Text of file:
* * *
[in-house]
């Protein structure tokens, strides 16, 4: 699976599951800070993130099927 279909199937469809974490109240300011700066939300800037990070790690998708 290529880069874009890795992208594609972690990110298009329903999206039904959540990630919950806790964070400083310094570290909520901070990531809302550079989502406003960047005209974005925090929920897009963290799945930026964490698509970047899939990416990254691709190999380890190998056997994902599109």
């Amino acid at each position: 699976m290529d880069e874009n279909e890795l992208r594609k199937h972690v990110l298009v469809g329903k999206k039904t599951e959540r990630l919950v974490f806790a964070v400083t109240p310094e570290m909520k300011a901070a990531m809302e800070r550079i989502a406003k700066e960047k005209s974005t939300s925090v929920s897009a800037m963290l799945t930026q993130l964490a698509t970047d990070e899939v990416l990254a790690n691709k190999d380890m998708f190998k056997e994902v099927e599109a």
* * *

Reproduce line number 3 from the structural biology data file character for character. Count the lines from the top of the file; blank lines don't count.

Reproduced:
């Amino acid at each position: 699976m290529d880069e874009n279909e890795l992208r594609k199937h972690v990110l298009v469809g329903k999206k039904t599951e959540r990630l919950v974490f806790a964070v400083t109240p310094e570290m909520k300011a901070a990531m809302e800070r550079i989502a406003k700066e960047k005209s974005t939300s925090v929920s897009a800037m963290l799945t930026q993130l964490a698509t970047d990070e899939v990416l990254a790690n691709k190999d380890m998708f190998k056997e994902v099927e599109a």